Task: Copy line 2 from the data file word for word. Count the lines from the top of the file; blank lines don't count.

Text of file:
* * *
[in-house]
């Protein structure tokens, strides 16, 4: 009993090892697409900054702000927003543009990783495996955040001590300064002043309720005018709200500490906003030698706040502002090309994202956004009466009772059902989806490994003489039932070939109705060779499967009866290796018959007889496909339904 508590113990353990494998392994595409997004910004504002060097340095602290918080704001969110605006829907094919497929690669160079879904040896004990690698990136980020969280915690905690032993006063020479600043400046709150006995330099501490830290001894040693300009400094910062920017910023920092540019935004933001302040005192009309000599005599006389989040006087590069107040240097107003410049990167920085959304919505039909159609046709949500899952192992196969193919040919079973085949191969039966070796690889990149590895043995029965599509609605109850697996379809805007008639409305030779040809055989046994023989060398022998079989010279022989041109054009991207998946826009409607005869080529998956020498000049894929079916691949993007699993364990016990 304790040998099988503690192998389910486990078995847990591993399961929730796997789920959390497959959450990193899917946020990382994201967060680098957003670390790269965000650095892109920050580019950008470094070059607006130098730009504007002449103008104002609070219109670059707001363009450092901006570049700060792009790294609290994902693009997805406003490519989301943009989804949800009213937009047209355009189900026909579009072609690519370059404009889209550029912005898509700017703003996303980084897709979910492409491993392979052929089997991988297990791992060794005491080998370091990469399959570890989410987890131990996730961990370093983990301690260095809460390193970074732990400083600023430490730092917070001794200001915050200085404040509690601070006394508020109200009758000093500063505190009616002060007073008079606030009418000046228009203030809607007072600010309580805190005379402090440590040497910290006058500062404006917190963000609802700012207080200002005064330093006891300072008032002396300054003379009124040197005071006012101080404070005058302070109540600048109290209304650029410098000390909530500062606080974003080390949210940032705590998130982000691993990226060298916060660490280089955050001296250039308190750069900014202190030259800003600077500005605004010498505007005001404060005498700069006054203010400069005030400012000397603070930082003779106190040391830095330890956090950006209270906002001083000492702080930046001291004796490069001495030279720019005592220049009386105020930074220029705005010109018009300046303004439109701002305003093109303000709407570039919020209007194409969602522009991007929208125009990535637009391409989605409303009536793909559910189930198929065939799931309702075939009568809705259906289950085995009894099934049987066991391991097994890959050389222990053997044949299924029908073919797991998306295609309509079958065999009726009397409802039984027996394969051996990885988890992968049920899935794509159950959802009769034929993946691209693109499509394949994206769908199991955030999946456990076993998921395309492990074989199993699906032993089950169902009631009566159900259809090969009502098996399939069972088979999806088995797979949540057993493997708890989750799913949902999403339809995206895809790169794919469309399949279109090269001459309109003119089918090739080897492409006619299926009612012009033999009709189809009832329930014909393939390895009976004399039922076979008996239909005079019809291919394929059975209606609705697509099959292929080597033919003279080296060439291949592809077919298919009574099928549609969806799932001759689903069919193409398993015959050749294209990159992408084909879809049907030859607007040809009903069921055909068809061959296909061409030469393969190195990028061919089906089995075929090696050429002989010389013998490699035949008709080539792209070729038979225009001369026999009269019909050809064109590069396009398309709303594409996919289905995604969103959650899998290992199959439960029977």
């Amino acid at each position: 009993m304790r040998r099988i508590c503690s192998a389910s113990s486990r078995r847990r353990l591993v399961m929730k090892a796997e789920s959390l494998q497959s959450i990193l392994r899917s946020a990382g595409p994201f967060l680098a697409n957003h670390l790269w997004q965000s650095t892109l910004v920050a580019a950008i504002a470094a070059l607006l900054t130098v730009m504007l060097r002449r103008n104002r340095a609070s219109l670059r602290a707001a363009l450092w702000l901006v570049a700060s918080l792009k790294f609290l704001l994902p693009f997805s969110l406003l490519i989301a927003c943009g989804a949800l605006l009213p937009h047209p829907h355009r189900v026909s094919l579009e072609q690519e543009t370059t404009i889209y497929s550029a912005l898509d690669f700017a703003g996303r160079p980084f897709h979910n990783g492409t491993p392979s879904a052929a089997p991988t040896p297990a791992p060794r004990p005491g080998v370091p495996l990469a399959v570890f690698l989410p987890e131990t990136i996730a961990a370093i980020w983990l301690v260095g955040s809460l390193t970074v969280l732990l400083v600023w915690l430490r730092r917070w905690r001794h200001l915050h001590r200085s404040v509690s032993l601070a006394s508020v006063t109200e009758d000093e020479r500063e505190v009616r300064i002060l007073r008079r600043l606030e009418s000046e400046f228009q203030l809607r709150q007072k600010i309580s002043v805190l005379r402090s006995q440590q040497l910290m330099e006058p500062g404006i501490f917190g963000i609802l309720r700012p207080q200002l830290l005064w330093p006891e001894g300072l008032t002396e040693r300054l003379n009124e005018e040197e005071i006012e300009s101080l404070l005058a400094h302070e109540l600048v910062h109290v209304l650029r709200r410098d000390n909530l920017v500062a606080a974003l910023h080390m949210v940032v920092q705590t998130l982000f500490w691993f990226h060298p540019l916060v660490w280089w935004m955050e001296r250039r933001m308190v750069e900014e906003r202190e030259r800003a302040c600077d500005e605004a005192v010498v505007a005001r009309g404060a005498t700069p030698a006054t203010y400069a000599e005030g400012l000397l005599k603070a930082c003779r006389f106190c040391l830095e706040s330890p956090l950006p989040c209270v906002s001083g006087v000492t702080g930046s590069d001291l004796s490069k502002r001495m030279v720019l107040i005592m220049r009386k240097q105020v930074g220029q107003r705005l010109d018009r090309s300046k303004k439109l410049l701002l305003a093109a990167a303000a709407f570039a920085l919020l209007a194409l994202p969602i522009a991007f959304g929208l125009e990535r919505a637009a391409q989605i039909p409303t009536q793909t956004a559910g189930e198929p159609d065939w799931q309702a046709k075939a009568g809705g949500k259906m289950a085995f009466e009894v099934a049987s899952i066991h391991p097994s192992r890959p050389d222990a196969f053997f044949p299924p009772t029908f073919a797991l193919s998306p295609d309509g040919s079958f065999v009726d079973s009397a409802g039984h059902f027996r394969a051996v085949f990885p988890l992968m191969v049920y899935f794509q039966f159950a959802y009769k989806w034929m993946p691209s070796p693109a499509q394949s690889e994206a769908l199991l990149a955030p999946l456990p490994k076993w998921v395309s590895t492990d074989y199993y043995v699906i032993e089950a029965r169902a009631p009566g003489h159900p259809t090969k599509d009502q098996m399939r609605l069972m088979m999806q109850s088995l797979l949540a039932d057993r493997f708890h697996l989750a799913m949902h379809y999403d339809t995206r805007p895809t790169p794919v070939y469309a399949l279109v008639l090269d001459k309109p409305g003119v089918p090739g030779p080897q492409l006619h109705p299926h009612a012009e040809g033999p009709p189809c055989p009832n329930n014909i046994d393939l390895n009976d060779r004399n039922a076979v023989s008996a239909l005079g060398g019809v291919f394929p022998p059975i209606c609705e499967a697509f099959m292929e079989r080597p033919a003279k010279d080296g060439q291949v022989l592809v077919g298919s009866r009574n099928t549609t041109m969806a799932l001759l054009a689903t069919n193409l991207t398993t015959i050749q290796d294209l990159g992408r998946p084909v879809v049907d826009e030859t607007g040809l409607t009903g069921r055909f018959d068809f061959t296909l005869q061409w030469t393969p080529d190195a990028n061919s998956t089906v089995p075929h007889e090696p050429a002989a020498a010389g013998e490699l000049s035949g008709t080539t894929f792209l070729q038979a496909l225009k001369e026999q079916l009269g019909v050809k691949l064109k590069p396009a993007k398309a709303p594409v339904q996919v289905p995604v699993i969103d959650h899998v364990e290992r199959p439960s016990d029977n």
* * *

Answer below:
């Protein structure tokens, strides 16, 4: 009993090892697409900054702000927003543009990783495996955040001590300064002043309720005018709200500490906003030698706040502002090309994202956004009466009772059902989806490994003489039932070939109705060779499967009866290796018959007889496909339904 508590113990353990494998392994595409997004910004504002060097340095602290918080704001969110605006829907094919497929690669160079879904040896004990690698990136980020969280915690905690032993006063020479600043400046709150006995330099501490830290001894040693300009400094910062920017910023920092540019935004933001302040005192009309000599005599006389989040006087590069107040240097107003410049990167920085959304919505039909159609046709949500899952192992196969193919040919079973085949191969039966070796690889990149590895043995029965599509609605109850697996379809805007008639409305030779040809055989046994023989060398022998079989010279022989041109054009991207998946826009409607005869080529998956020498000049894929079916691949993007699993364990016990 304790040998099988503690192998389910486990078995847990591993399961929730796997789920959390497959959450990193899917946020990382994201967060680098957003670390790269965000650095892109920050580019950008470094070059607006130098730009504007002449103008104002609070219109670059707001363009450092901006570049700060792009790294609290994902693009997805406003490519989301943009989804949800009213937009047209355009189900026909579009072609690519370059404009889209550029912005898509700017703003996303980084897709979910492409491993392979052929089997991988297990791992060794005491080998370091990469399959570890989410987890131990996730961990370093983990301690260095809460390193970074732990400083600023430490730092917070001794200001915050200085404040509690601070006394508020109200009758000093500063505190009616002060007073008079606030009418000046228009203030809607007072600010309580805190005379402090440590040497910290006058500062404006917190963000609802700012207080200002005064330093006891300072008032002396300054003379009124040197005071006012101080404070005058302070109540600048109290209304650029410098000390909530500062606080974003080390949210940032705590998130982000691993990226060298916060660490280089955050001296250039308190750069900014202190030259800003600077500005605004010498505007005001404060005498700069006054203010400069005030400012000397603070930082003779106190040391830095330890956090950006209270906002001083000492702080930046001291004796490069001495030279720019005592220049009386105020930074220029705005010109018009300046303004439109701002305003093109303000709407570039919020209007194409969602522009991007929208125009990535637009391409989605409303009536793909559910189930198929065939799931309702075939009568809705259906289950085995009894099934049987066991391991097994890959050389222990053997044949299924029908073919797991998306295609309509079958065999009726009397409802039984027996394969051996990885988890992968049920899935794509159950959802009769034929993946691209693109499509394949994206769908199991955030999946456990076993998921395309492990074989199993699906032993089950169902009631009566159900259809090969009502098996399939069972088979999806088995797979949540057993493997708890989750799913949902999403339809995206895809790169794919469309399949279109090269001459309109003119089918090739080897492409006619299926009612012009033999009709189809009832329930014909393939390895009976004399039922076979008996239909005079019809291919394929059975209606609705697509099959292929080597033919003279080296060439291949592809077919298919009574099928549609969806799932001759689903069919193409398993015959050749294209990159992408084909879809049907030859607007040809009903069921055909068809061959296909061409030469393969190195990028061919089906089995075929090696050429002989010389013998490699035949008709080539792209070729038979225009001369026999009269019909050809064109590069396009398309709303594409996919289905995604969103959650899998290992199959439960029977």